The Transformation of the Daytimer for a Stay at Home Mother
Published: January 17, 2006
As a working woman who was trying very hard to propel her way to the top of her company, the day timer was my bible. Every half hour in the day was methodically mapped out for me, and my watch was my essential time keeper, reminding me of those precious seconds that were ticking by. I ate fast, I walked fast and I talked fast all in the name of efficiency.
As a stay at home mom of a four month old daughter and a three year old son, my day timer is now buried amongst papers in the bottom drawer of my kitchen and it is dated 2004. Minutes and hours have become irrelevant as the days are now dictated to me by my children. If they only want to sit around and play for three hours in the morning instead of going for that walk I had planned in my mind the day before, then I have to accommodate that and forgo the walk.
Children don’t have any concept of time, so you can’t force your children into anything, and you can’t rush them either. In fact, if my son figures out that I am trying to hurry him to do something he will purposefully slow himself down even more. He’s been known to actually take an hour to put on a pair of pants. Of course, this is more to do with control issues with a three year old, but that is a whole other topic.
The only thing I can do is pencil in a play date or a doctor’s appointment on the calendar. It is in pencil in case something unplanned comes up like my daughter spits up her entire breakfast on me, her new outfit and the couch, or my son decides that he is simply just not in the mood for it. Funny – those excuses never quite worked in my life before, but they are everyday realities as a stay at home mom. “Sorry Debbie, we can’t do a play date today, my son has decided that he would rather watch Bob the Builder today then play with your son, thanks for understanding.” And I don’t own a watch anymore either. I haven’t seen my favorite one that was once near and dear to me for quite sometime.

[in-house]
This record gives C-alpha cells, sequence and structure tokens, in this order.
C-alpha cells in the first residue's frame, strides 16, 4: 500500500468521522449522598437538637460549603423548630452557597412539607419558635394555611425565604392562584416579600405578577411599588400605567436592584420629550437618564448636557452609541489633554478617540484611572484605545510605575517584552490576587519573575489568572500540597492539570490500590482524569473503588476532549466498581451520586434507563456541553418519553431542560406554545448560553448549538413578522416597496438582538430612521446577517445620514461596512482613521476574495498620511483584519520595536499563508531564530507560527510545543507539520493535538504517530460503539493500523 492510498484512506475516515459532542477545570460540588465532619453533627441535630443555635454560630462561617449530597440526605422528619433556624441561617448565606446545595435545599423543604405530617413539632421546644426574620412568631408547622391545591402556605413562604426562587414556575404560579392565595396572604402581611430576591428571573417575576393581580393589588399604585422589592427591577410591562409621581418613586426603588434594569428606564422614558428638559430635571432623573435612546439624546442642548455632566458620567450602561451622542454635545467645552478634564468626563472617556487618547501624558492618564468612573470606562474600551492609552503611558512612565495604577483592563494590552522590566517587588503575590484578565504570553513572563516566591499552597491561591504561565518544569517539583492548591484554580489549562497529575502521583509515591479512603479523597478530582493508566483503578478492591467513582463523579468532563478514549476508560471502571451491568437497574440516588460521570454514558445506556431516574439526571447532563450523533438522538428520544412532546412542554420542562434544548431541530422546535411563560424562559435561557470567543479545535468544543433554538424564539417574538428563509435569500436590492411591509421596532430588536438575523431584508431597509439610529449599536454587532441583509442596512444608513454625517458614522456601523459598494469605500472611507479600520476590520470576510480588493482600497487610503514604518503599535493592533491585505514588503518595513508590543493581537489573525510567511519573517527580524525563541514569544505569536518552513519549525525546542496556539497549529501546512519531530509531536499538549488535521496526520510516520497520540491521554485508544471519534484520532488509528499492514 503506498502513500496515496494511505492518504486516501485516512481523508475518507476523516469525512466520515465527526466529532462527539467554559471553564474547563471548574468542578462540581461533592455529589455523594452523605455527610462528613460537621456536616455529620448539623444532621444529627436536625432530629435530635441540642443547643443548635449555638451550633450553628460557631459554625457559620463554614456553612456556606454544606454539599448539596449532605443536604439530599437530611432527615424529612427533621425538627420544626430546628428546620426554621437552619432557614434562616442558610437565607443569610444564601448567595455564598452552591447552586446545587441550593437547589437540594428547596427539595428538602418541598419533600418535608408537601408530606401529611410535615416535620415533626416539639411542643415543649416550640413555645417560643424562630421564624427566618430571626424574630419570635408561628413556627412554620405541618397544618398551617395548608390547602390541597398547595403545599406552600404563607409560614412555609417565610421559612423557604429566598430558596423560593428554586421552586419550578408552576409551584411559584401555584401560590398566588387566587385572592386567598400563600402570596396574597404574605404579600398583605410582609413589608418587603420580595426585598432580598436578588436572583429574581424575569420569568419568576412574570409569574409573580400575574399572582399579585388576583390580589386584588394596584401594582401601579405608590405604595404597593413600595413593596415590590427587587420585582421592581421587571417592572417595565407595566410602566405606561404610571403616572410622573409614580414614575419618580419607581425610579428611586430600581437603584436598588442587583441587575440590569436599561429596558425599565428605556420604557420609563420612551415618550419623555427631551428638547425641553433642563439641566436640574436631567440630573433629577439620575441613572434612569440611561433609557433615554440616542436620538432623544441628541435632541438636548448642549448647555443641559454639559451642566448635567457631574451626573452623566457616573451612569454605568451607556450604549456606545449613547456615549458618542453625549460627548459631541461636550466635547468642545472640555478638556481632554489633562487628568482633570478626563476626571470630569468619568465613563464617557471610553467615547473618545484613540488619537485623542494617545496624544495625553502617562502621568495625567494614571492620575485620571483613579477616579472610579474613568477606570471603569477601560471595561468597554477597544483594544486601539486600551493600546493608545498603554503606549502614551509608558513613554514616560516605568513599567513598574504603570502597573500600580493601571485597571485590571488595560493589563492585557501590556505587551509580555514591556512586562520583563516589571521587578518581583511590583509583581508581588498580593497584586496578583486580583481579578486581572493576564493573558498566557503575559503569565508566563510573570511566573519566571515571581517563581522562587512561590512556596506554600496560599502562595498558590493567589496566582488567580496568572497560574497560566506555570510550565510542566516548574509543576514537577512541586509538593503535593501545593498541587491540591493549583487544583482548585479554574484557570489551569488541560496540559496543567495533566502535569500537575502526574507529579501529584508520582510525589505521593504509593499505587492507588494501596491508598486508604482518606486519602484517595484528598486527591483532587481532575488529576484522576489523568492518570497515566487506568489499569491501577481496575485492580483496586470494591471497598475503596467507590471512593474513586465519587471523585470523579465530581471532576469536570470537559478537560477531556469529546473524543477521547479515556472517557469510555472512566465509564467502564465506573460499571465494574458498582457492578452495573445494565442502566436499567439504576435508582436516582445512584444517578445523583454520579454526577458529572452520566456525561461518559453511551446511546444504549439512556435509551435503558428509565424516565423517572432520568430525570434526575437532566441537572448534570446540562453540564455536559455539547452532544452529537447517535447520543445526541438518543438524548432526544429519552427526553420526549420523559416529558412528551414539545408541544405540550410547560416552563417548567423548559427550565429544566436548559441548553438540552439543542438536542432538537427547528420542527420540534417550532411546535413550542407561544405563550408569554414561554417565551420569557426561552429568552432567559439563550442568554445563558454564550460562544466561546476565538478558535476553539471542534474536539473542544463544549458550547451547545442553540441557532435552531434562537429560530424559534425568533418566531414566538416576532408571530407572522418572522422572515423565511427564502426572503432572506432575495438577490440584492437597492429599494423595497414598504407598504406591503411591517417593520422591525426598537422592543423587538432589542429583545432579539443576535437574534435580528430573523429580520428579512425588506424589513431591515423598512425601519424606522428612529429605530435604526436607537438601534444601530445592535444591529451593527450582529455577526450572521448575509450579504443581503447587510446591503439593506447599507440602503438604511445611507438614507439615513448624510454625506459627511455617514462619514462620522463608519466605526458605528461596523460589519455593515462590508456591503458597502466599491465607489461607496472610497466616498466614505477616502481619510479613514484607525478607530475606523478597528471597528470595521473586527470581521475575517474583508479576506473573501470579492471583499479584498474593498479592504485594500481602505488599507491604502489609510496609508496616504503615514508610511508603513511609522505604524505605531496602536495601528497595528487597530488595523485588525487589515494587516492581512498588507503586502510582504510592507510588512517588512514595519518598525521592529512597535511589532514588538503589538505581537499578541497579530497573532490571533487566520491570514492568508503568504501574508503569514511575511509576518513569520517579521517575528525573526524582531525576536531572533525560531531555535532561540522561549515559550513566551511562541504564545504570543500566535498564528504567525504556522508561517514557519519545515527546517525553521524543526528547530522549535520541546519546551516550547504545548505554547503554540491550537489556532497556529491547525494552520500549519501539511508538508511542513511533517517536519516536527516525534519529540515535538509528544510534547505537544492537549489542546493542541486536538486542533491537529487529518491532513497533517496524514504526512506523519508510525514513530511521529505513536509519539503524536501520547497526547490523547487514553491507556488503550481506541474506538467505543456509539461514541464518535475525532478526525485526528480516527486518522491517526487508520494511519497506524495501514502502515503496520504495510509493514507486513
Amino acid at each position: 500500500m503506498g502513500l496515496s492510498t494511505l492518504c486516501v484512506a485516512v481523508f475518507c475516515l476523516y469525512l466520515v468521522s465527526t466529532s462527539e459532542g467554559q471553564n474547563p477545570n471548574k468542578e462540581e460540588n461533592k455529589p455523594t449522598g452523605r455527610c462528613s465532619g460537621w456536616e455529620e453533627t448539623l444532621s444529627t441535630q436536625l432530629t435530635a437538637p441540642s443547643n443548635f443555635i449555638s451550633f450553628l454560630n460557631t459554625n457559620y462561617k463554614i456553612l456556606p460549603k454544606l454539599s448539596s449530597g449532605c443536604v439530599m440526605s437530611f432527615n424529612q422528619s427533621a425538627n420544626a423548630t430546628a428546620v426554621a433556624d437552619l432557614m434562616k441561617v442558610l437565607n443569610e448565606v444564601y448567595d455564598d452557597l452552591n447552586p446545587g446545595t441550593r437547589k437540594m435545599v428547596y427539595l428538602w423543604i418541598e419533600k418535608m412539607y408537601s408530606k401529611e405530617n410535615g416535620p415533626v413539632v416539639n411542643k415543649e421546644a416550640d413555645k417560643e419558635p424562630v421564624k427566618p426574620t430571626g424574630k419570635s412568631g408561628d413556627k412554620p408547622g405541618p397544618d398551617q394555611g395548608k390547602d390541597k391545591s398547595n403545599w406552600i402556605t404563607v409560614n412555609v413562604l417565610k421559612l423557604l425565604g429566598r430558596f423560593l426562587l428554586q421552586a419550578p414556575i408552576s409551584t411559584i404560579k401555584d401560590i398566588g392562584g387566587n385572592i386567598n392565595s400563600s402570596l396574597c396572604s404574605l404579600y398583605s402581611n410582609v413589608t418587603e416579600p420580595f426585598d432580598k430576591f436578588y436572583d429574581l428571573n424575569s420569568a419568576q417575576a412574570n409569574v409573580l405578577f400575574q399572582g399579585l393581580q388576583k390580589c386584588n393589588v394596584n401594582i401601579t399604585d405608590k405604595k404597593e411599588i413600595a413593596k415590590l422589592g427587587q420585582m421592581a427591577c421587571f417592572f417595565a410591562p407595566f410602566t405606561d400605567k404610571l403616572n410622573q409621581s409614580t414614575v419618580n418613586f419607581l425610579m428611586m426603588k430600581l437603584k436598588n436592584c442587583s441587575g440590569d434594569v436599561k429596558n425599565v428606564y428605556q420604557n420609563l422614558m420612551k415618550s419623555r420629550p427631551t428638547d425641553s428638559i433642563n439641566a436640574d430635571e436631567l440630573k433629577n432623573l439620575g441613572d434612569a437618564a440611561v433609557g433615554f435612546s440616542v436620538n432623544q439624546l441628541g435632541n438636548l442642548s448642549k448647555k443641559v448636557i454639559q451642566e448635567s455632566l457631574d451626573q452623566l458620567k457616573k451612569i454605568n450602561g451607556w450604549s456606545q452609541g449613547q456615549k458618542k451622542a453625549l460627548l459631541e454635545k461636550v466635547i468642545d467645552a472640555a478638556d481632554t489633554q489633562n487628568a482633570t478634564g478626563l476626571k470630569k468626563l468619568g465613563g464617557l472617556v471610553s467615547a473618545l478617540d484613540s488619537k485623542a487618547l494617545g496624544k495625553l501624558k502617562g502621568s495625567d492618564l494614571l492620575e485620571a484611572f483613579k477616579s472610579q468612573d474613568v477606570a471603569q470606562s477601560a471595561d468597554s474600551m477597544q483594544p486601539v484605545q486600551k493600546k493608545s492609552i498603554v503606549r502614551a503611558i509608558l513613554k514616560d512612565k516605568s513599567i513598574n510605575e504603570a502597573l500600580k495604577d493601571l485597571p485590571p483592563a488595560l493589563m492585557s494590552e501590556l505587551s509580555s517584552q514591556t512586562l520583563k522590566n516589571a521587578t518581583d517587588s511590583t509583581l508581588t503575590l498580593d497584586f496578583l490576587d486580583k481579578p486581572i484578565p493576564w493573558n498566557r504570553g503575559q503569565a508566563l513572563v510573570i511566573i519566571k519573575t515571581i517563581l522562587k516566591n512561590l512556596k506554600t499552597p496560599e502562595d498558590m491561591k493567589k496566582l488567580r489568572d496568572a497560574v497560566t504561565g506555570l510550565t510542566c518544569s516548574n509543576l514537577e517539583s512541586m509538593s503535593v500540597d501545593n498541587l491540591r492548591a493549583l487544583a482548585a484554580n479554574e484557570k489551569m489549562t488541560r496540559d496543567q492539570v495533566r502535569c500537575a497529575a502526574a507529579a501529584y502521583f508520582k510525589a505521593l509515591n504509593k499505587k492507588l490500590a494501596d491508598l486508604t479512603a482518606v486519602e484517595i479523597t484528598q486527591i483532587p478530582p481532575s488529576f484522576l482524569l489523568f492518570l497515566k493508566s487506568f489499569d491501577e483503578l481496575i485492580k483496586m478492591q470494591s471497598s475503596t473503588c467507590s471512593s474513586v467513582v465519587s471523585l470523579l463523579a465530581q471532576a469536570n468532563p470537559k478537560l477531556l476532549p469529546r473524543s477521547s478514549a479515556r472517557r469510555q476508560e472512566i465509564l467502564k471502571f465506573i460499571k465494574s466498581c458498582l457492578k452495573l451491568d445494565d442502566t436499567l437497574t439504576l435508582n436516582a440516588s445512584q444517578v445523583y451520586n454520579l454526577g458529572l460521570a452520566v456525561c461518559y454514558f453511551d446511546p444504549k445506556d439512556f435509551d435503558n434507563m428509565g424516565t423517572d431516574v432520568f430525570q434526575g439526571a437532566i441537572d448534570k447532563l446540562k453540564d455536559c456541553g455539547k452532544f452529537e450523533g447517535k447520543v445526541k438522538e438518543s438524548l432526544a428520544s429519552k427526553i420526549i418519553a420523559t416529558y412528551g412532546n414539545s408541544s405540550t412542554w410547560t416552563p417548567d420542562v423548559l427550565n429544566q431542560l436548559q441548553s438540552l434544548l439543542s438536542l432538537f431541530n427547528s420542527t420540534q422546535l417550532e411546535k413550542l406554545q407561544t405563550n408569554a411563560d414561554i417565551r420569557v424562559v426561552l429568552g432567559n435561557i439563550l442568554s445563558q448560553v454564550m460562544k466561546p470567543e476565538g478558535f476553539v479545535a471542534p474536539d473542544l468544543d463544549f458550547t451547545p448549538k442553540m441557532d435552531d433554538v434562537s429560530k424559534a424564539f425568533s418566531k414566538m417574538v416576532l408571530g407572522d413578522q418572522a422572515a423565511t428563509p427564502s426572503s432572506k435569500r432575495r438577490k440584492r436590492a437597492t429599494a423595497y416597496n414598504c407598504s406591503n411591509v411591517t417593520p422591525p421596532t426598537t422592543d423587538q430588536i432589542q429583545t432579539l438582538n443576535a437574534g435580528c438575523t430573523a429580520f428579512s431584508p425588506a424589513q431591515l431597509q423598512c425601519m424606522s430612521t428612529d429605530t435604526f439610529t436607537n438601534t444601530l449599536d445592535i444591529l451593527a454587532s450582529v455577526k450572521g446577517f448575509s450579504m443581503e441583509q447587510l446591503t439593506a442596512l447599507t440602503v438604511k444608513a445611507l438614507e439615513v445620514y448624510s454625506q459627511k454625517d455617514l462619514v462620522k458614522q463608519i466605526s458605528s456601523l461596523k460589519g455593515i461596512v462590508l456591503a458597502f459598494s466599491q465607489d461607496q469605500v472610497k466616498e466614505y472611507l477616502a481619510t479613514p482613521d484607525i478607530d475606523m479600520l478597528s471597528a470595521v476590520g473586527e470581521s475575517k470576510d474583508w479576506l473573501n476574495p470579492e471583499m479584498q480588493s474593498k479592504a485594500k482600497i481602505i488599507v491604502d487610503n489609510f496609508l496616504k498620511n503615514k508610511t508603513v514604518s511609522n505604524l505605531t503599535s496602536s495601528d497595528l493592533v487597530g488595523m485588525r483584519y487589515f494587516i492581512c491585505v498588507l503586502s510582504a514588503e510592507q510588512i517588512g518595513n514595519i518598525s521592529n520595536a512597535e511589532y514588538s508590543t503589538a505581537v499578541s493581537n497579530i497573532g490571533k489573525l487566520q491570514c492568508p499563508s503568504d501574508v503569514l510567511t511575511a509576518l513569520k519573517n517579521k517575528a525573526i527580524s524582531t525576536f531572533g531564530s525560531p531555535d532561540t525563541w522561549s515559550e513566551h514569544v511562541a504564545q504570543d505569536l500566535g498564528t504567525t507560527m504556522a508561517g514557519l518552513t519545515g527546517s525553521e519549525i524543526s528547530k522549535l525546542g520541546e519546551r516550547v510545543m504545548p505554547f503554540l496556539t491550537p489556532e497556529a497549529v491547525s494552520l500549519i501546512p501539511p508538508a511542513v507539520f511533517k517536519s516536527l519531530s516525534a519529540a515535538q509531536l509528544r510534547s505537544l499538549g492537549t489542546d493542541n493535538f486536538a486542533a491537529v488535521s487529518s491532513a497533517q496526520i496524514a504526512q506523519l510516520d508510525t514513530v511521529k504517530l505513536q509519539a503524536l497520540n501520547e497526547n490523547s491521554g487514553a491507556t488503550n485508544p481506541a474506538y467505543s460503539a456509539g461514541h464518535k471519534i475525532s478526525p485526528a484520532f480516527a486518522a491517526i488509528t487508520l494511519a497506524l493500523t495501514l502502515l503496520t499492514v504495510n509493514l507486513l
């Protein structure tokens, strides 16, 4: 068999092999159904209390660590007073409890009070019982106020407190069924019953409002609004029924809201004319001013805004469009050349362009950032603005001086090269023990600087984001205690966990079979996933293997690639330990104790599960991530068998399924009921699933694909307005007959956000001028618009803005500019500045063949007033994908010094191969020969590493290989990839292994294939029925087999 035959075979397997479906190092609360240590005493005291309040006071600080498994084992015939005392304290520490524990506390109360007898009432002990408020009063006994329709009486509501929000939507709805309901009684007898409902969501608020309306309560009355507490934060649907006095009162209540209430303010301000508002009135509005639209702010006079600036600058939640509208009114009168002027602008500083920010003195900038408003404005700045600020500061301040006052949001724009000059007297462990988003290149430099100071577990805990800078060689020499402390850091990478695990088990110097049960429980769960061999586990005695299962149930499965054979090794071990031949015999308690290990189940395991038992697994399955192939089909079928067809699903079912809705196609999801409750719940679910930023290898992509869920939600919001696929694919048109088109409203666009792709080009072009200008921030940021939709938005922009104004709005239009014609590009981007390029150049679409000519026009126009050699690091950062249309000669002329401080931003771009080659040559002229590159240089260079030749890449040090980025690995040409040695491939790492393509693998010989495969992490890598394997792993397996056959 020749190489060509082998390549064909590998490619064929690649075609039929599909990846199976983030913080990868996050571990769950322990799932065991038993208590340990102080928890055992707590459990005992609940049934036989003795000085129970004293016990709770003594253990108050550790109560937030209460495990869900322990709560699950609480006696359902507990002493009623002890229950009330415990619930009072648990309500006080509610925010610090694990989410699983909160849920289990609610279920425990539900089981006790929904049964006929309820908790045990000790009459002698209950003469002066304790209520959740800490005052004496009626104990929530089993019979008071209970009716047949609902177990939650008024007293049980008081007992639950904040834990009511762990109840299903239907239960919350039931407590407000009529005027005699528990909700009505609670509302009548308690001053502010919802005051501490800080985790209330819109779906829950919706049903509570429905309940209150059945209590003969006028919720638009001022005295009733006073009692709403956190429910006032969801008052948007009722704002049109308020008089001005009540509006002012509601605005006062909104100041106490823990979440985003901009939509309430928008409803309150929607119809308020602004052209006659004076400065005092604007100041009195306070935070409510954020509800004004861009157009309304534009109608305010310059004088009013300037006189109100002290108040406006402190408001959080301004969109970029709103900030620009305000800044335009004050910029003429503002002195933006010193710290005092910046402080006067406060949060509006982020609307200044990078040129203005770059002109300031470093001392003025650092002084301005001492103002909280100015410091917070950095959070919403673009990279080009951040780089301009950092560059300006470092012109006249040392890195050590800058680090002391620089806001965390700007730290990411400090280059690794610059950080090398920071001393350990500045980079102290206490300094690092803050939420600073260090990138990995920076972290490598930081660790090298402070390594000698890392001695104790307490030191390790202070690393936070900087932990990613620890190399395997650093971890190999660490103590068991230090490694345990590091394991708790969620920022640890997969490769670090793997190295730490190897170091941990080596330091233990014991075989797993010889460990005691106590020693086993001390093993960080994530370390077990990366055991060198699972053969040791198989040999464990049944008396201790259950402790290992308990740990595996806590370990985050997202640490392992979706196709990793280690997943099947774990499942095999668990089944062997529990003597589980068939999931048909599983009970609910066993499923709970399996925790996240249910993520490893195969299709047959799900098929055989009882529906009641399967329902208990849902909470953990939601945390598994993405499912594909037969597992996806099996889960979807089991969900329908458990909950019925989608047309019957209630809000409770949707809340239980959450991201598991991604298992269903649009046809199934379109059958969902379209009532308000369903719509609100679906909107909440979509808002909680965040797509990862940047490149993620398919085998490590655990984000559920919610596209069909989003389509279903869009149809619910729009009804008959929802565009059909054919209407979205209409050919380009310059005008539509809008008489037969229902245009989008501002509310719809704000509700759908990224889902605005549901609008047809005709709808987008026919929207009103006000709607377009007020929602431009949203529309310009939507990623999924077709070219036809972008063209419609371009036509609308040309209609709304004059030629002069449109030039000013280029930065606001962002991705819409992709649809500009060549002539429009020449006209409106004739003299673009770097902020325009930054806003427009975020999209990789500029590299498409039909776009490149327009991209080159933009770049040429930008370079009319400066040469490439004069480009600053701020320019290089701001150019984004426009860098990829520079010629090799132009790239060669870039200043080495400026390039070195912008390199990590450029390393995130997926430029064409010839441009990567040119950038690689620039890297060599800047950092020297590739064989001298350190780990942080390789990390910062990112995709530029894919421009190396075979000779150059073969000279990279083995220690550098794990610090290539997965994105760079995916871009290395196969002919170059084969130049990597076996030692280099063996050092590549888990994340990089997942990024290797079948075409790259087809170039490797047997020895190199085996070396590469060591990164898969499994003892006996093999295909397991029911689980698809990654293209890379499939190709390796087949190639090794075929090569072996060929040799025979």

I remember one time sitting with my son, who was then about a month old, mentally picturing what I would be doing at that time of the morning if I was still at work. Ok, I would be at Starbucks right now getting my Americano with cream and then I would be heading over to the office to check my emails and then I would be checking my day timer…..and as I sat and watched Baby Einstein for the third time that morning trying to pacify my son, I realized with absolute certainty, this was the worst jobs I’d ever had in my life. And there was no one patting me on the back for it either.
But it does get easier, I promise. It takes time to change our way of thinking and let go of the way we viewed the world, and who we were before our children. And on those days that I dwelled on what I would have been doing at work, I would indulge myself. It’s ok to remember what it was like without the children – let’s face it, it was simpler.
My husband and I could do pretty much anything we wanted to do on impulse pre children. We could work until six or seven at night, have dinner around 9:00 with a nice bottle of wine, and then partake in a nice, unrushed, romantic encounter – anywhere in the house. And then there is the sleeping in on weekends…. sigh….see? I was just indulging myself right there….pre children lifestyle. But it doesn’t mean I don’t love the here and now…it’s just a different time in my life to remember. And I still can indulge in all of that stuff that I mentioned above right now, it’s just that it has to be planned in advance, and those plans have to be flexible around the children (remember its in pencil).
It wasn’t as if one day I woke up and found out that I had a family. My children were planned and very much wanted. But through the day dreaming of a life once lived, what I discovered was that I was gaining perspective in my life. And my perspective revealed that I had allowed my identity to somehow get wrapped up in my career. And I think there is a good chunk of the population who do that. If we aren’t “Kate the Senior Accountant, or “Samantha the Communications Manager”, then who were we?